What are the lyrics to ‘We Three Kings of Orient Are’, and who wrote the popular Christmas carol?

3 December 2020, 17:44

The Choir of King’s College, Cambridge performs at A Festival of Nine Lessons and Carols
The Choir of King’s College, Cambridge performs at A Festival of Nine Lessons and Carols. Picture: PA

By Rosie Pentreath

Its lilting rhythm and solemn minor key has ensured We Three Kings’ place as a distinctive and popular carol. But what are its origins and what are the lyrics?

‘We Three Kings’ (or ‘We Three Kings of Orient Are’) is an Aeolian mode Christmas carol dating from 1857.

The carol was composed by American clergyman and hymnodist, John Henry Hopkins Jr. and appeared in his Carols, Hymns and Songs collection in 1872. Its original use was for an elaborate Nativity drama Hopkins was staging.

It’s intended as an Epiphany carol, meaning it’s technically meant to be sung towards the end of the Twelve Days of Christmas (Epiphany is 6 January in 2020). But with its great tune and message of hope, the popular carol – which was originally published as ‘Three Kings of Orient’ – is still one of the most frequently performed throughout the entire Christmas season, including before Christmas Day.

The carol tells the story of Jesus’ birth, death, and resurrection – and the melody alternates between regal, minor-sounding Aeolian mode verses, in which the Three Wise Men announce what gifts they’re presenting to the son of God, and a major chorus joyfully proclaiming the beauty of the star guiding their way to the manger.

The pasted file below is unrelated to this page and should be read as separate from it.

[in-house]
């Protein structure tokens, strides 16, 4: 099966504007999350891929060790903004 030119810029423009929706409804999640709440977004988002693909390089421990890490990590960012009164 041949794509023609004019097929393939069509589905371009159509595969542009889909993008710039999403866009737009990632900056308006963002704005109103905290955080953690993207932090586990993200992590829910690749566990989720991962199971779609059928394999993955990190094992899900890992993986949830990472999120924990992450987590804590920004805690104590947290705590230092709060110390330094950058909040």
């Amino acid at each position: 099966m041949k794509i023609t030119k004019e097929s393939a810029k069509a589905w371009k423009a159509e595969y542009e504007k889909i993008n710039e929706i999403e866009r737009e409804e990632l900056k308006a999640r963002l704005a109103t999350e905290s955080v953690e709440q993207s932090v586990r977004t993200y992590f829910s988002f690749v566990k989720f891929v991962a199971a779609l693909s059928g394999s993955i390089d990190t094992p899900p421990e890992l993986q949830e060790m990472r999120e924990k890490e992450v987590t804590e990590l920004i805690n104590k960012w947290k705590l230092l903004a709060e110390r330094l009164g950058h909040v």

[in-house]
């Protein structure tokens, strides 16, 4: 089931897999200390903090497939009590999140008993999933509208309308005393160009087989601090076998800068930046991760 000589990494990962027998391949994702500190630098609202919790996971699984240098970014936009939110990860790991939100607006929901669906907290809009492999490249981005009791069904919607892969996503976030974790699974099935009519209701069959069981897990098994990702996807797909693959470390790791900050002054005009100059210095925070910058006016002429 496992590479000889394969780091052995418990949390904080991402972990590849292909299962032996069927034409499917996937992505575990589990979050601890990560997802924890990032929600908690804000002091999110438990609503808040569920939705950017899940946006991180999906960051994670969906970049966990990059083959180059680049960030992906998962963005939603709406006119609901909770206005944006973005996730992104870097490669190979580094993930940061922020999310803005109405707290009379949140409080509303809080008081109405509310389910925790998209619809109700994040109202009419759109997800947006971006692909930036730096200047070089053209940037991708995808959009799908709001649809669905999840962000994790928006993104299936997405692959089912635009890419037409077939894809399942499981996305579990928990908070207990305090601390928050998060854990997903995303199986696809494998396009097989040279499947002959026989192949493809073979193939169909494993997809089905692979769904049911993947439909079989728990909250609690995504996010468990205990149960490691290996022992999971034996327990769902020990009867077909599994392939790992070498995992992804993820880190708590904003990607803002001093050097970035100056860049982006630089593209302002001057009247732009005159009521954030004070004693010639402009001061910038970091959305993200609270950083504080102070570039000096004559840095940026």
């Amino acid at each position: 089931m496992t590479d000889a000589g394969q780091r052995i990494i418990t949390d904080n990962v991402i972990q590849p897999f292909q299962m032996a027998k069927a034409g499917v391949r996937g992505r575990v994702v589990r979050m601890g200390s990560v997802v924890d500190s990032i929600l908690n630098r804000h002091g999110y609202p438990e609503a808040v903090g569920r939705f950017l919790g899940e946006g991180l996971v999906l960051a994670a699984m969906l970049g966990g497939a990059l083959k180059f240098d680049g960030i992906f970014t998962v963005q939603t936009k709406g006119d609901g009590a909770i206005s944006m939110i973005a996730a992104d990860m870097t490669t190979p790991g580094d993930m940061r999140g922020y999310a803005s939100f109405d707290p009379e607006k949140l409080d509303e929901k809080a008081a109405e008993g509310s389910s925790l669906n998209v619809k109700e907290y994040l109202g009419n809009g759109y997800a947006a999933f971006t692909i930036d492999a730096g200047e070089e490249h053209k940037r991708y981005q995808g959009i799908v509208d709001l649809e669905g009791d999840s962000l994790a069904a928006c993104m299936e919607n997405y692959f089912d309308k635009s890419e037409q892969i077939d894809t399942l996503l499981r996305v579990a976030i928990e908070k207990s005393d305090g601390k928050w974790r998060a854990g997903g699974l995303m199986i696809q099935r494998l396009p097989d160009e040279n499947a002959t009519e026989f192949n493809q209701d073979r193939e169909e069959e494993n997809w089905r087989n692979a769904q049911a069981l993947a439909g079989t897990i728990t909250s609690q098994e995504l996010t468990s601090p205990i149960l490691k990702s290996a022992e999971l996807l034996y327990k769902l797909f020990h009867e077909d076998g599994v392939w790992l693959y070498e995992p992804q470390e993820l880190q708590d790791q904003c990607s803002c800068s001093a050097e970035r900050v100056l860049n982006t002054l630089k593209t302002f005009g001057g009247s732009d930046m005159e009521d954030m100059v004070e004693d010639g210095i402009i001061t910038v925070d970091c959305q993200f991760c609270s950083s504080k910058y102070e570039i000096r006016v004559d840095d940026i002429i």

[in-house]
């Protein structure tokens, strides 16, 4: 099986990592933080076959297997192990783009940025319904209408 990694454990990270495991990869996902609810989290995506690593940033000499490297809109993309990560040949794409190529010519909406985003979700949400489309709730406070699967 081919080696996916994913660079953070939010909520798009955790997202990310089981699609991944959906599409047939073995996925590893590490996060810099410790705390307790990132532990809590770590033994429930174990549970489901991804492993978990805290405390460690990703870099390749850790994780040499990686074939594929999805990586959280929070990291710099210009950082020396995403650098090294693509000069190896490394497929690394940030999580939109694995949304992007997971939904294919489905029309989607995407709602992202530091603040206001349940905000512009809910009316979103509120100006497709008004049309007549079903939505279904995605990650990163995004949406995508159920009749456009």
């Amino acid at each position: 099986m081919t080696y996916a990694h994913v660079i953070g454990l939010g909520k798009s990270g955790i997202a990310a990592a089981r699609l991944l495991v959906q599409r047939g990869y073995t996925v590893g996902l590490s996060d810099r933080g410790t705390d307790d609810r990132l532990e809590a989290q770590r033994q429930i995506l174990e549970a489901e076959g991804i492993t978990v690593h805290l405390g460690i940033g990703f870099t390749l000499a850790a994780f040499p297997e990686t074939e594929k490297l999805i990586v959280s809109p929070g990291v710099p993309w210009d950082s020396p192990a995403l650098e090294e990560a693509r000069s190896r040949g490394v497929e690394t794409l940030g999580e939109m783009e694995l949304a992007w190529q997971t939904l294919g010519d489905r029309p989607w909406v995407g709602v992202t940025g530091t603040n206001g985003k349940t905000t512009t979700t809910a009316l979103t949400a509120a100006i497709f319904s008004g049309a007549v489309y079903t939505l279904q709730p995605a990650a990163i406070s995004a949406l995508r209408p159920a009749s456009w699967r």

Read more: The history of the Christmas carol >

We Three Kings Of Orient Are : Kings College, Cambridge

What are the lyrics to We Three Kings?

We three kings of Orient are;
bearing gifts we traverse afar,
field and fountain, moor and mountain,
following yonder star.


O star of wonder, star of light,
star with royal beauty bright,
westward leading, still proceeding,
guide us to thy perfect light.


Born a King on Bethlehem's plain,
gold I bring to crown him again,
King forever, ceasing never,
over us all to reign.


Frankincense to offer have I;
incense owns a Deity nigh;
prayer and praising, voices raising,
worshiping God on high.


Myrrh is mine; its bitter perfume
breathes a life of gathering gloom;
sorrowing, sighing, bleeding, dying,
sealed in the stone-cold tomb.


Glorious now behold him arise;
King and God and sacrifice:
Alleluia, Alleluia,
sounds through the earth and skies.